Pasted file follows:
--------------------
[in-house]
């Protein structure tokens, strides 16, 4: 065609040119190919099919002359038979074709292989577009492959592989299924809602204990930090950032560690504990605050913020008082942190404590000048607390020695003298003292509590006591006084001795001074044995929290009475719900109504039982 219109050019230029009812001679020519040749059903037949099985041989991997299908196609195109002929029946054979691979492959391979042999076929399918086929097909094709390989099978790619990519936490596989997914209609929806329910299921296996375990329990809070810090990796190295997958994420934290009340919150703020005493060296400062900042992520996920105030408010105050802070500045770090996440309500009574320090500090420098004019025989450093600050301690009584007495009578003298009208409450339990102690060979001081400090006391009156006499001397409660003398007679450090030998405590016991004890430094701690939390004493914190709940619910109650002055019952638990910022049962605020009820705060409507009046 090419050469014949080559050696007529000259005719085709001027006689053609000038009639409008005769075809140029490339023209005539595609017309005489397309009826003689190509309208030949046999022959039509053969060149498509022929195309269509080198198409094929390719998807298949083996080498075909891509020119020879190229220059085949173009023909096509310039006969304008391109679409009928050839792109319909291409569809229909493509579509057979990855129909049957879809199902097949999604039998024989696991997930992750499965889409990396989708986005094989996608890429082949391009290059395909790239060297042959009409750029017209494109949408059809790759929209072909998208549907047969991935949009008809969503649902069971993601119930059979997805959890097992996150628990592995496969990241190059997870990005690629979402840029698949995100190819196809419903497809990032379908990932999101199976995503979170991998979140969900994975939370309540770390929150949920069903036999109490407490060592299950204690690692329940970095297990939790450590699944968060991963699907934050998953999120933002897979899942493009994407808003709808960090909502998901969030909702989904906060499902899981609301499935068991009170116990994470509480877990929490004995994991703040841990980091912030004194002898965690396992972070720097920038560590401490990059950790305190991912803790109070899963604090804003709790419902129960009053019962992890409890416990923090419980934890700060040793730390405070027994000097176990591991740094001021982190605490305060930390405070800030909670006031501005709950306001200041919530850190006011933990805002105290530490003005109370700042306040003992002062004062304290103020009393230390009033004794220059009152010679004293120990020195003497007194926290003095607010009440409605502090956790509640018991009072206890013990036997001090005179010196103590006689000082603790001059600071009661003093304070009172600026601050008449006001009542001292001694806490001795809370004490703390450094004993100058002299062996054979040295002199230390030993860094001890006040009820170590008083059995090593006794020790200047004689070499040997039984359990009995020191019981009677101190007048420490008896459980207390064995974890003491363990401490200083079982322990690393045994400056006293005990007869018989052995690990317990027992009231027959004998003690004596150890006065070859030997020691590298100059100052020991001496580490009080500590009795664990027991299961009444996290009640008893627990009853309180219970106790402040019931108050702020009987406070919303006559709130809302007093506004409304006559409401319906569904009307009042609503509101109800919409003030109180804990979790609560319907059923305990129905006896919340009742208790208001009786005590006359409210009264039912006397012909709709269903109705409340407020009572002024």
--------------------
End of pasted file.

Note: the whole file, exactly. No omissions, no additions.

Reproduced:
[in-house]
């Protein structure tokens, strides 16, 4: 065609040119190919099919002359038979074709292989577009492959592989299924809602204990930090950032560690504990605050913020008082942190404590000048607390020695003298003292509590006591006084001795001074044995929290009475719900109504039982 219109050019230029009812001679020519040749059903037949099985041989991997299908196609195109002929029946054979691979492959391979042999076929399918086929097909094709390989099978790619990519936490596989997914209609929806329910299921296996375990329990809070810090990796190295997958994420934290009340919150703020005493060296400062900042992520996920105030408010105050802070500045770090996440309500009574320090500090420098004019025989450093600050301690009584007495009578003298009208409450339990102690060979001081400090006391009156006499001397409660003398007679450090030998405590016991004890430094701690939390004493914190709940619910109650002055019952638990910022049962605020009820705060409507009046 090419050469014949080559050696007529000259005719085709001027006689053609000038009639409008005769075809140029490339023209005539595609017309005489397309009826003689190509309208030949046999022959039509053969060149498509022929195309269509080198198409094929390719998807298949083996080498075909891509020119020879190229220059085949173009023909096509310039006969304008391109679409009928050839792109319909291409569809229909493509579509057979990855129909049957879809199902097949999604039998024989696991997930992750499965889409990396989708986005094989996608890429082949391009290059395909790239060297042959009409750029017209494109949408059809790759929209072909998208549907047969991935949009008809969503649902069971993601119930059979997805959890097992996150628990592995496969990241190059997870990005690629979402840029698949995100190819196809419903497809990032379908990932999101199976995503979170991998979140969900994975939370309540770390929150949920069903036999109490407490060592299950204690690692329940970095297990939790450590699944968060991963699907934050998953999120933002897979899942493009994407808003709808960090909502998901969030909702989904906060499902899981609301499935068991009170116990994470509480877990929490004995994991703040841990980091912030004194002898965690396992972070720097920038560590401490990059950790305190991912803790109070899963604090804003709790419902129960009053019962992890409890416990923090419980934890700060040793730390405070027994000097176990591991740094001021982190605490305060930390405070800030909670006031501005709950306001200041919530850190006011933990805002105290530490003005109370700042306040003992002062004062304290103020009393230390009033004794220059009152010679004293120990020195003497007194926290003095607010009440409605502090956790509640018991009072206890013990036997001090005179010196103590006689000082603790001059600071009661003093304070009172600026601050008449006001009542001292001694806490001795809370004490703390450094004993100058002299062996054979040295002199230390030993860094001890006040009820170590008083059995090593006794020790200047004689070499040997039984359990009995020191019981009677101190007048420490008896459980207390064995974890003491363990401490200083079982322990690393045994400056006293005990007869018989052995690990317990027992009231027959004998003690004596150890006065070859030997020691590298100059100052020991001496580490009080500590009795664990027991299961009444996290009640008893627990009853309180219970106790402040019931108050702020009987406070919303006559709130809302007093506004409304006559409401319906569904009307009042609503509101109800919409003030109180804990979790609560319907059923305990129905006896919340009742208790208001009786005590006359409210009264039912006397012909709709269903109705409340407020009572002024």